Culinary adventure in Holland (part 3 of 3)

Somewhat of a delay in posting the final part of my culinary adventures, but blame that on technology.  After finishing the article, complete with picture gallery, I clicked the Submit button and …. oh no!! My entire article disappeared to Lalaland! Needless to say I felt very much like crying (after cursing a bit), but I didn’t. At least I still had a rough draft somewhere, which I used to ‘rebuild’ part 3.

Post-wedding

Fun in Amsterdam

Enjoying Bojo
Enjoying Bojo

Saturday was a lazy day after the wedding and we were meeting my friend in Amsterdam. Shirley was preparing roti (Indian flat bread) with masala (curry mix) chicken and potatoes. She wanted us to try her special masala, one that even a sensitive stomach could handle. In spite of having printed directions, we got lost in her neighborhood for almost an hour before we asked her to come rescue us. It was around 7 p.m. so you can imagine that we were really hungry by that time and the roti hit the right spot! For dessert Shirley offered her homemade bojo, a sweet yucca-coconut pie, one of my favorites.

Lunch in Heemstede

After church on Sunday we visited our friends Sonja and Humphrey in Heemstede and were invited to join them for a cup of peanut soup. Yes, that’s soup made with peanut butter. I love peanut butter, but peanut butter soup is really my all-time favorite soup and Sonja makes a killer ‘pindasoep’. It is made from chicken broth, chicken, plantain dumplings and dissolved peanut butter. Be on the look out for the recipe.

Amersfoort day trip

Sunday afternoon was reserved for Amersfoort to visit my brother-in-law’s sister Paula who owns a bed & breakfast. The city would celebrate its 750th birthday the following week and unfortunately we missed that. I took pictures of the oldest church in Amersfoort (St. Joris), located right across Queens, Paula’s B&B. The weather was gorgeous and everyone was relaxing outside. We ordered some snacks (bitterballen, olives, etc.) and enjoyed Jillz, a sparkling apple cider blend (5% alcohol) and good alternative to beer (for most women). While sitting outside, we heard music and singing voices coming from the narrow alleys. Ever heard of a Beer wagon? Coming at us was a bar on wheels called “Het Fietscafe” (Bicycle Café) where the customers had to pedal to get around! It was hilarious and I could not resist taking pictures. Of course the picture doesn’t tell all, since you can’t hear the Dutch polka music blaring through the speakers, adding to the jolly mood. It was a short but interesting visit to Amersfoort.

750 years!
750 years!

St. Joris church
St. Joris church

Queens B&B
Queens B&B

Beer wagon
Beer wagon

 

Last dinner in Den Haag

Sunday night Grace and Donald took us to their favorite Latin restaurant. 

El Arepaso
El Arepaso

We were excited and looking forward to have some Colombian arepas at El Arepaso. The variety of cuisine in Holland is truly amazing!

The ambiance was good, and the waiter was a friendly Colombian who allowed us to practice español. We ordered picadas (mixed meat fingerfood), creamy fish and beef dishes. After chatting for a while, our stomachs started growling and we realized that we had already been waiting for an hour.

Colombian dinner
Colombian dinner

The server explained that they were shorthanded but promised that we were next. “Next” lasted another 30 minutes and we were so ready to walk out! This was taking Latin-time to the extreme! Grace never waited more than 30 minutes, but noticed that the owners were out, which may have been why things were not running as smoothly.  By the time the food came only few of us really enjoyed our meal. Waiting too long and getting overcooked food is not exactly good advertising, but hey, it can happen anywhere. Fortunately the majority was tasty and we had fun chatting.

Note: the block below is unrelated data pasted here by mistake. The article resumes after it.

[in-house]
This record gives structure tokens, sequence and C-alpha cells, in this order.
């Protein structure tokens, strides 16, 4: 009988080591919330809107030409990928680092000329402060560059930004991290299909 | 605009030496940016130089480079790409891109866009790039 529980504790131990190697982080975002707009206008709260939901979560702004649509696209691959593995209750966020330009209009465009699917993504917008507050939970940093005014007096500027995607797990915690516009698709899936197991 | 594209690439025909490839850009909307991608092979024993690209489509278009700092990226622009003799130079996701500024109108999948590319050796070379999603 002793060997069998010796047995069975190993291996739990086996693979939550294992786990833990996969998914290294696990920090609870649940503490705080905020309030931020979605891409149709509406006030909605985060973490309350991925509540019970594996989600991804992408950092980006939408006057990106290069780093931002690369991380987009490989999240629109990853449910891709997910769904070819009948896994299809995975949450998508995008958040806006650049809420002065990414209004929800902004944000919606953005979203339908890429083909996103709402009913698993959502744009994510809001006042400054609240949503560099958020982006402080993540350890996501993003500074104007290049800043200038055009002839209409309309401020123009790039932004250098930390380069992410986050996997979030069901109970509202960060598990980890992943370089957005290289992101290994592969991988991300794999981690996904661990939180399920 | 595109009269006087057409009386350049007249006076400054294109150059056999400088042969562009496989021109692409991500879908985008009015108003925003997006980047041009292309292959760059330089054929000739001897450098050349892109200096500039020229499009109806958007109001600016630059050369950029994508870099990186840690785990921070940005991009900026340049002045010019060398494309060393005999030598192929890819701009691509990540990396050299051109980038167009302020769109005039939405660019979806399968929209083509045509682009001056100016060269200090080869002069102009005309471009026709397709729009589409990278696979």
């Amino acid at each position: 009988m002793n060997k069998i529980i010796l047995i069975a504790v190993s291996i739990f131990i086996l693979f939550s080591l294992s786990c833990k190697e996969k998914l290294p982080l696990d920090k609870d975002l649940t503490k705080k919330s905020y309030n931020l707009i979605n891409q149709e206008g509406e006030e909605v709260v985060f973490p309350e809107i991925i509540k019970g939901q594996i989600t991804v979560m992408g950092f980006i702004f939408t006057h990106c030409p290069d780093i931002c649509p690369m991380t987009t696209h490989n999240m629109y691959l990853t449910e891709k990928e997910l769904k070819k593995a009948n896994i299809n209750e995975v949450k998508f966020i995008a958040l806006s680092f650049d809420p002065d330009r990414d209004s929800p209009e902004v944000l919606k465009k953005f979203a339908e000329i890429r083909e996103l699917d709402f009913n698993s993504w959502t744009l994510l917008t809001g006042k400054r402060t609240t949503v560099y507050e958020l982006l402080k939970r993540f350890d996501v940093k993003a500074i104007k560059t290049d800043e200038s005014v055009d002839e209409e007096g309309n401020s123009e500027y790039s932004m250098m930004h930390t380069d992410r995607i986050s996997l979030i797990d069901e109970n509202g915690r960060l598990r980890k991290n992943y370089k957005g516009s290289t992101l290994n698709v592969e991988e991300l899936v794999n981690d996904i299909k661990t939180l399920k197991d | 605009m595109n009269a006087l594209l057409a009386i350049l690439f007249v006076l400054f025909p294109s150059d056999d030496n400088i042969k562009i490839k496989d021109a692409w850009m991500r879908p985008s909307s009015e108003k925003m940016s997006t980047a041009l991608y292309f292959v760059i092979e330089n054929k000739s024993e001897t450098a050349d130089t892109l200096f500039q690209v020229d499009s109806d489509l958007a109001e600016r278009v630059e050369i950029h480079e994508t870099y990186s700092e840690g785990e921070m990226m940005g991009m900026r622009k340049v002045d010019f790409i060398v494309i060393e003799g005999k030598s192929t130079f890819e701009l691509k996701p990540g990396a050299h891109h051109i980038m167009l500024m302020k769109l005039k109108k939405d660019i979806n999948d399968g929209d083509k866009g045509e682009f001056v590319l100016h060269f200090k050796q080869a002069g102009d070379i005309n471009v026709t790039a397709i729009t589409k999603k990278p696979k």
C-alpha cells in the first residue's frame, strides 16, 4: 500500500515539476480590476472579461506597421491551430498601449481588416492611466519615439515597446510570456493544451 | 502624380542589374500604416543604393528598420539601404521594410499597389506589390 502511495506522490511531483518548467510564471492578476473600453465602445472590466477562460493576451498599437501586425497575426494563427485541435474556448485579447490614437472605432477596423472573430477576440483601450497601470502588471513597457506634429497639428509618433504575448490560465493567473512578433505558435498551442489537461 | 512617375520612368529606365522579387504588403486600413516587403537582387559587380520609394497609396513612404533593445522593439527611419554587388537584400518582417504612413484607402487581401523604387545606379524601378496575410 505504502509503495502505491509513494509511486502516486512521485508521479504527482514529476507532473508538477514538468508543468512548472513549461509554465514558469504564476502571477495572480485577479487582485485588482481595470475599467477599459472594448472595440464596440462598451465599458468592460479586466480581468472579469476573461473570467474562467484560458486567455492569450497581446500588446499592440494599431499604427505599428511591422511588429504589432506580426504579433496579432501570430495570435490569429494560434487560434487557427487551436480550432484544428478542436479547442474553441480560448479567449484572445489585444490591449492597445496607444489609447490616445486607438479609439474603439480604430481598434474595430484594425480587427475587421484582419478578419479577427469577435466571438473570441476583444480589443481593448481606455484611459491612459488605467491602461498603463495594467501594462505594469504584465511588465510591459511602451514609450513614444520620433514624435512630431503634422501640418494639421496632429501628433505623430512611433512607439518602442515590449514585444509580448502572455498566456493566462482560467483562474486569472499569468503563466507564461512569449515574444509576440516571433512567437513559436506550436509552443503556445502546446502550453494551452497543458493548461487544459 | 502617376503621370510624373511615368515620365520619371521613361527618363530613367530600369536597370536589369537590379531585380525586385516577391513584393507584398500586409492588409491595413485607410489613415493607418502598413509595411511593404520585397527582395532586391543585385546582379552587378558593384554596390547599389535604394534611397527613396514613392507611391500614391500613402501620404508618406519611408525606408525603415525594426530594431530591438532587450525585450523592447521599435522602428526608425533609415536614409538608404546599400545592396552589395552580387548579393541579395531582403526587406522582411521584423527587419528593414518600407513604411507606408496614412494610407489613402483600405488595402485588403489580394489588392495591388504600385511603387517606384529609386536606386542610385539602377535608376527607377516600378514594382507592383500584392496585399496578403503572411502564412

Going-away party in Leiden

Monday was a holiday in Holland and we had invited some friends and family over before heading back to the U.S. the next day. Our hostess Wilma did most of the cooking, but some friends brought kippepastei (chicken potpie), bami, bojo and my mom brought her famous Javanese chicken (the real deal!). Wilma cooked wonton soup, a super moksi alesi (rice dish) with pumpkin (!), coleslaw, spareribs and vegetables. For dessert we had bojo  and/or ice cream. Everything tasted really good and we wished we could have stayed longer, but unfortunately it was time to start packing.

French bread
French bread

As you can see, the whole trip was like a food fest and I’m afraid my waistline would really suffer if we had stayed any longer. I have to admit though, that obesity is not such a problem in the Netherlands as it is in the U.S.A. This is probably due to some factors, including smaller restaurant portions, cost of food, and having to ride your bike or walk a lot after parking or using public transportation. Like the French, the Dutch eat or cook with real butter, eat lots of bread and cheese, use mayo on their fries, but still manage to look thin. Restaurant food is expensive, and I remember paying €11  for a whole (uncooked) chicken, that’s about $13.50 for a regular size chicken, not exactly cheap!

Fortunately eating was not all we did, but since the purpose of these posts was to keep it related to food I wanted to share my adventures.  I hope you enjoyed reading them.

Bikers in Almere
Bikers - Almere

City of Leiden
City of Leiden

Canal boating
Canal boating

Wedding roses
Wedding roses

Our Dutch trip was wonderful: we came to see, meet, eat, and party. What more could you want? THANK YOU to our family and friends for hosting us, feeding us and most of all entertaining us. See ya’ll next year? Tot ziens!

If you missed it, here’s Part 1 or go to Part 2

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